The music of C.R.U.E.L. started out not as an extension nor a ramification of Abyssum, but as a different avenue of thought connected to a different source of inspiration. C.R.U.E.L. is the word of an infernal prophet, and this is reflected both in the hammer-like idiosyncrasies of the music and the lyrical titles which serve as pointers and guidelines. We find here a hammer lit on fire, bringing violent illumination to the feeble minded, and a swift death to those unable to withstand the sudden onset of a cruel reality.
In this particular live setting, C.R.U.E.L. reduces its presence to an incredibly dynamic duo of overdriven guitar and a drum set which infuse their own strong personalities into the performance of the composition. The power of this recording comes in great part from the way they are performed live and the known imperfection shifts that lend it its natural feel, but old compositions are given brighter life by virtue of different strumming attitudes in the guitar and powerful inflections and fills on the percussion side.
If a simple outline of the music were sketched on a paper, it would seem like a pretty straightforward arrangement, because on a certain, superficial level, it is. However, the present music only attains its full manifestation when played and channeled through particular musicians: a sign of space for evolution, and sorcerous application. It may be argued that this is or should always be the case with any piece of music, but for those paying close attention, it should become apparent that this is not the case with most modern music whose performance is enabled by electricity and whose “life” revolves around studio recordings.
Original compositions with a new outlook are further given context by the inclusion of two short Hellhammer covers done as tribute, absorbed into the style of musicians who were probably themselves greatly influenced by the young legendary Tom G. Warrior and his uniquely deranged music.
§ Walking amongst adverse forces
The first thing that should be said in regards to the ideology that emanates from C.R.U.E.L. is that it fits the mentality of a warrior. It seeks power and upon encountering it utilizes it, knowing how to act as it becomes one with it rather than be destroyed or consumed by this fire. In a way, a symbiosis takes place in which both this infernal power becomes the enabler of the mad poet, yet the poet becomes an instrument for cosmic intentions of these powers flowing and using him as a unique gate.
The maddened defiance that results from this union only enhances a reluctance to bow down to any kind of authority, be it human or from beyond. This does not mean that there is no recognition of frailty or mortality; that is, there is no pedantic hubris leading the individual to a baseless pretension to godhood or any such empty expressions of delusional children. Rather, it is a Promethean, yet intelligent, becoming one with dangerous energies which may be destructive, and which at some level do destroy despite all, and so exert a cleansing influence over the adept so engaging them.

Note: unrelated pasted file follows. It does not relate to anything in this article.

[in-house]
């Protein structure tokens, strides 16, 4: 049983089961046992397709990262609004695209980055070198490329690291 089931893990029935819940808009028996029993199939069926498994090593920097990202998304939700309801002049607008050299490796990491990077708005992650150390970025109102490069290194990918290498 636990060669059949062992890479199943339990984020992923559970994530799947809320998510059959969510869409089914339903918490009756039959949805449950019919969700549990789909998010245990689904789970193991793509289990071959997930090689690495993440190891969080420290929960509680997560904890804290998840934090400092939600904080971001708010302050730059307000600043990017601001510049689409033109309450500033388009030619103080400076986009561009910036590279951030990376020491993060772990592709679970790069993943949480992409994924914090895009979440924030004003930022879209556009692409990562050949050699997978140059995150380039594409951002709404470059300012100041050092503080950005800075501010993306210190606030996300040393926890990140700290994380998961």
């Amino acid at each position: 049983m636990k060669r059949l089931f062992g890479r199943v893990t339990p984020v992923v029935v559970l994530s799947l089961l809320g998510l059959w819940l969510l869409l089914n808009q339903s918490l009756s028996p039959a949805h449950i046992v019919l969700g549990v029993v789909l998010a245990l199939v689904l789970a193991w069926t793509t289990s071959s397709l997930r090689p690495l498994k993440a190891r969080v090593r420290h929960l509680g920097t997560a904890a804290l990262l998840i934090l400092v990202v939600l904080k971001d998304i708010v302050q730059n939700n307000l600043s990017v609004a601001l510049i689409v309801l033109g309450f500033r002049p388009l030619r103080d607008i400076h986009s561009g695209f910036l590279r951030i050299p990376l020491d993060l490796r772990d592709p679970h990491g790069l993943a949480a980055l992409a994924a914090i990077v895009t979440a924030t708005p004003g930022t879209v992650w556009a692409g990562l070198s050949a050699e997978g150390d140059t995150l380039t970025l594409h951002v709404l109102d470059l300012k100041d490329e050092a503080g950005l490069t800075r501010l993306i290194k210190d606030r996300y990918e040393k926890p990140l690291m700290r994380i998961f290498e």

Against what many may and will misunderstand, this does not imply a complete disavowal of tradition , because this is metal music, after all, and the instruments are played according to their respective traditional roles and using their traditional techniques. Rather, primacy is placed over compositional experimentation, or wherever the transcendental musician sees fit in order that a grander plan and sorcerous scheme of music may be accomplished, as befits a music that is more than merely human.
§ Beyond Form and Function
Music as a form of a communication can be broken down into certain components which make it intelligible on some particular level(s). A minimalist music is said to be reduced to its necessary components, so that all form is serves some kind of function. That is, there is no element in the music that does not contribute to the physical mechanics and organization of the whole. The music of C.R.U.E.L. in this live album could be said to fit this description in the sense that there are no floating components here, each has its place in advancing the music, rather than serving as appendages or simply redundant embellishments.
Moreover, no form in this recording is simply in place for the sake of bridging or fulfilling a structural need, but rather maintains the contrapunctal ideal ; which is not to say that we will find baroque counterpoint in melodies, but that a principle of instrumental cooperation is upheld. What we see is that if we separate the two instruments, they achieve a dark beauty of their own, an entrancing self-sufficiency, and wild abandon; and when they are brought together they are made to match and hold a dialogue with each other. In this, we find an aesthetic concern in every contour of this violent music.
Music of this kind cannot be called strictly ‘minimal’ in the sense of it being reductionist, for there is no loss of potentiality; rather, we could say that this is ‘minimalism well done’. C.R.U.E.L.’s present incarnation has moved away from its previous experimentation and has been compressed through Ebvleb’s method to a place beyond both form and function —neither a ‘well-oiled machine’ nor a simple ‘work of art’, but rather a ‘sword of death’ in its full ideological glory. The flayed entity that has now arisen as C.R.U.E.L. approaches that in-between status that the imposing yet inspiring Gothic cathedral achieves by the design of its master builders. 
§ A world beyond expression
Artistic mystic expression as codified communication is characterized by its grasping for objects that cannot be grasped; by trying to describe things that words are not well-equipped to describe. Thus, the exercise of mystic expression becomes one of opening spaces, pushing waves of aesthetic effects and conflicting meanings so that through them, or across them, the human mind can catch a glimpse of their writer’s suggestion. Music in particular is very problematic because it is inherently mystic in that there is not always a direct correlation between structure and meaning, except for certain general implications of basic or wide patterns in frequency and speed.